IRS Filing and Payment Penalties

With the last of the IRS extension deadlines coming to an end soon, some of you are facing the reality of not being able to file on time. While filing late isn’t the best practice, getting your tax return filed as soon as possible after the deadline can lessen IRS penalties.
At this point, you’re probably wondering what those penalties will be since you may have no choice but to file late. They vary depending on which type of tax return you’re filing, and they group into failure-to-file and failure-to-pay penalties.

Failure To File
This type of penalty will occur if you file late or you eventually don’t file at all. For business and personal tax returns, neglecting to file on time can cost you 5% of your unpaid taxes each month or even part of a month your return is late.

The maximum penalty for these late returns can climb as high as 25% of your unpaid taxes. And if you’re more than two months late, the IRS can charge your remaining tax bill or a minimum $135 for each month you’re late – whichever amount is the least.

For tax-exempt organizations, the IRS charges a daily $20 fee each day your tax form is late. And for organizations with gross receipts over $1 million, the cost increases to $100 every day. The maximum penalty can reach a staggering $50,000 or 5% of your organization’s total revenue.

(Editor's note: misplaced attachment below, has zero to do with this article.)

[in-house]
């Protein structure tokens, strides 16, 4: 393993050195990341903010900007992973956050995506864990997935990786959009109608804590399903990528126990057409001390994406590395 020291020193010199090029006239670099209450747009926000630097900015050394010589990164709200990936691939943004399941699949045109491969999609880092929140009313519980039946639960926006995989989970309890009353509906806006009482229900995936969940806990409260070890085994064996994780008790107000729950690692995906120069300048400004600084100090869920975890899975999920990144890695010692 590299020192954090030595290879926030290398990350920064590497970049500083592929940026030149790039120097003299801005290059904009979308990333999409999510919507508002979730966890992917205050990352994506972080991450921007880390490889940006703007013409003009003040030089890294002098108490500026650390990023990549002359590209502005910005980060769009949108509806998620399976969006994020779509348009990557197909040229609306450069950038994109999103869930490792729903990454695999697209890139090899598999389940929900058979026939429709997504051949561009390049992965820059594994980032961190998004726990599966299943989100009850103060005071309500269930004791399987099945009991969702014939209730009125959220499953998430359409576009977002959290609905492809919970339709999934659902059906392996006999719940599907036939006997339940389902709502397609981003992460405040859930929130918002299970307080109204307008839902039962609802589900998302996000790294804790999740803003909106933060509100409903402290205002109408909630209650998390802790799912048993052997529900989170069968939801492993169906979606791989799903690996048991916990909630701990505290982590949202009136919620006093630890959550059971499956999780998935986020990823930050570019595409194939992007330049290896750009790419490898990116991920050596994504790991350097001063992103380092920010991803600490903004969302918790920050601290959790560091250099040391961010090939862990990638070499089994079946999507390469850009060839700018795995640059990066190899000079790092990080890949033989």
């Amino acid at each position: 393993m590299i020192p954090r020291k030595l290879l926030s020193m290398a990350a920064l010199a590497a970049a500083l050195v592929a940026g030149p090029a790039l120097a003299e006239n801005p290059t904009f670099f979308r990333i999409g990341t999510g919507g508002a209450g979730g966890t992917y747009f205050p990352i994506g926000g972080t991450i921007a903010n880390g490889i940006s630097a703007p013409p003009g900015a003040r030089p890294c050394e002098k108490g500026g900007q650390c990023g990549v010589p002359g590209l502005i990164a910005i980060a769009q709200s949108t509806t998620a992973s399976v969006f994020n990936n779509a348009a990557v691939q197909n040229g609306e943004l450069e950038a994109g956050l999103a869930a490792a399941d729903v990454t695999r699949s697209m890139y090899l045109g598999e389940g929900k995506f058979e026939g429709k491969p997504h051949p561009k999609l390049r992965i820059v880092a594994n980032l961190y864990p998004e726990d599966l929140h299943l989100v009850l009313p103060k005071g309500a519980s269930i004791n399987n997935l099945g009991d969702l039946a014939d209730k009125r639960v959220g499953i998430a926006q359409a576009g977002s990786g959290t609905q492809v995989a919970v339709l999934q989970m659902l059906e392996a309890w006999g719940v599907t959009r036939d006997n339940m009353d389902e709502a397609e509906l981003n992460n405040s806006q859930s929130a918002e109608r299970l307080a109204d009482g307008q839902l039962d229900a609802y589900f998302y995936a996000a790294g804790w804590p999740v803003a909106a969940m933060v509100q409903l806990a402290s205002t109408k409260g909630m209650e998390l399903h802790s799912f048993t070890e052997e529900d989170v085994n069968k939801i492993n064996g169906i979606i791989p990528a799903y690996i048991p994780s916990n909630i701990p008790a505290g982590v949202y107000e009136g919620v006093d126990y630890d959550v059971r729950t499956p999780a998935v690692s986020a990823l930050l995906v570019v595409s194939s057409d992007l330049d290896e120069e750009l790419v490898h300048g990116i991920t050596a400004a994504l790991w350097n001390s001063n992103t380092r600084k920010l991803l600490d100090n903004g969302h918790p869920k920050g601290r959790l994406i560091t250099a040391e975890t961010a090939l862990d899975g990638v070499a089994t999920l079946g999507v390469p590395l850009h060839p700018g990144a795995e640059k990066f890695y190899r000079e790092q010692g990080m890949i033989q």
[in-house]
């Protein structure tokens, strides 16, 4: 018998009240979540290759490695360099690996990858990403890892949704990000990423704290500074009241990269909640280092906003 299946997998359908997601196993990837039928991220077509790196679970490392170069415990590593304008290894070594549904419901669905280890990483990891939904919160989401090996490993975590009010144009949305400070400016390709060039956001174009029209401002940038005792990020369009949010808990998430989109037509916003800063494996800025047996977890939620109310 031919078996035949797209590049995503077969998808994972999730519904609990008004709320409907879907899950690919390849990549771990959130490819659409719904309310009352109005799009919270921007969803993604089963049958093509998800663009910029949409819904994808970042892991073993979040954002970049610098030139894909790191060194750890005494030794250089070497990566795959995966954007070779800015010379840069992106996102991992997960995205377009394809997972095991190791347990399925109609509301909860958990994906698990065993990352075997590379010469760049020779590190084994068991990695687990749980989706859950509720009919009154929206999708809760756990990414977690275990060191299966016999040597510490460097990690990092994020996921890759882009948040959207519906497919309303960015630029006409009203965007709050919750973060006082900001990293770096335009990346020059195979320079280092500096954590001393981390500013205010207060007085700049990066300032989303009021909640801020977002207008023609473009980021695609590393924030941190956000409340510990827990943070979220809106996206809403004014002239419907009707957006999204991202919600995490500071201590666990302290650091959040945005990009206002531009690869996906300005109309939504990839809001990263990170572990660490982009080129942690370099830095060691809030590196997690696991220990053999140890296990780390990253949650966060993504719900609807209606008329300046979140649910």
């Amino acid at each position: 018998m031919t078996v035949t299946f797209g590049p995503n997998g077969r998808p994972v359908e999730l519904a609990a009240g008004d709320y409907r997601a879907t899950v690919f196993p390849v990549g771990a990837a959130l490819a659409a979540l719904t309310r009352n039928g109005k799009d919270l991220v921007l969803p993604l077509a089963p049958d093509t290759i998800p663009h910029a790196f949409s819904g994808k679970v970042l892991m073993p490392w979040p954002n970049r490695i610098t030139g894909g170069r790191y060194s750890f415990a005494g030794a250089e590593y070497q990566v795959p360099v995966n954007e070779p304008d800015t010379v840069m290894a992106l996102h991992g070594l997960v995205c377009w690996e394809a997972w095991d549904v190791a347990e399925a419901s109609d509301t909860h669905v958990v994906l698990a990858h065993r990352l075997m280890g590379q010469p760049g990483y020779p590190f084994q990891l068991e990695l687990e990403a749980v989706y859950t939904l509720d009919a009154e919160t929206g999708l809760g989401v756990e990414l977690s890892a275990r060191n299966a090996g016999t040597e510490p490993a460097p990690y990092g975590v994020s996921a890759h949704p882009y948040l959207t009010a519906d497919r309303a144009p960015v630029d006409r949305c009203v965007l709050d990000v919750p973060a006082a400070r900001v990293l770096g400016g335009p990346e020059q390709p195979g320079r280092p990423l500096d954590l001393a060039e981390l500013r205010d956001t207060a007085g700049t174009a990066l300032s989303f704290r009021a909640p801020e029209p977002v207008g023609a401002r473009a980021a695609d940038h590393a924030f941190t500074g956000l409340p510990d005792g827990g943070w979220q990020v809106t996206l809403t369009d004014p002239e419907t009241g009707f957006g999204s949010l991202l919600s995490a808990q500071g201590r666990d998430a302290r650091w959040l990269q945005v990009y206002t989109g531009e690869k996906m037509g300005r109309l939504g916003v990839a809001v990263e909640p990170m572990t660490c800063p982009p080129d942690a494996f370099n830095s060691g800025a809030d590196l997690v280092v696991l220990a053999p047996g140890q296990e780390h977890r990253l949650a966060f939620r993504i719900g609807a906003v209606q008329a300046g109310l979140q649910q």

Failure to Pay
It doesn’t matter if you filed a tax extension, filed on time, filed late, or didn’t file at all – if you don’t pay your tax bill by the original deadline, the IRS can also charge a late payment penalty. For business and personal taxes, the cost is typically 0.5% of your unpaid tax amount each month your payment is late and can increase as high as 25% until you’ve paid all taxes.

Exempt organizations usually don’t have a tax amount to pay to the IRS hence being tax-exempt. But if your nonprofit or charity incur any excise taxes, you’ll have to pay those on time as well.

Tax Fact: If you file a tax extension and pay at least 90% of your tax bill by the original deadline, the IRS will allow until the end of your extended due date to pay the other 10% without penalties.

Double Penalties
It’s possible for the IRS to charge you both penalties for the same month. In such instances, the failure-to-file penalty gets reduced from 5% to 0.5% of unpaid taxes. There are ways for you to waive or contest against IRS penalties, but they require reasonable explanations why you filed or paid late – consult with a tax professional about your options.

Costs for filing or paying the IRS late can pile up quickly – tax extensions can alleviate the stress of penalties, but you have to remember to file before your extended deadline ends. Extensions only increase your time to file; you are still responsible for paying any tax amounts before the original IRS due date. At, you can pay tax liabilities while e-filing for an extension with our Electronic Funds Withdrawal option.

For any questions or assistance with e-filing extensions or paying tax amounts online, contact our U.S. – based support team at 803.514.5155, Monday through Friday from 9 a.m. to 6 p.m. or email us at [email protected].

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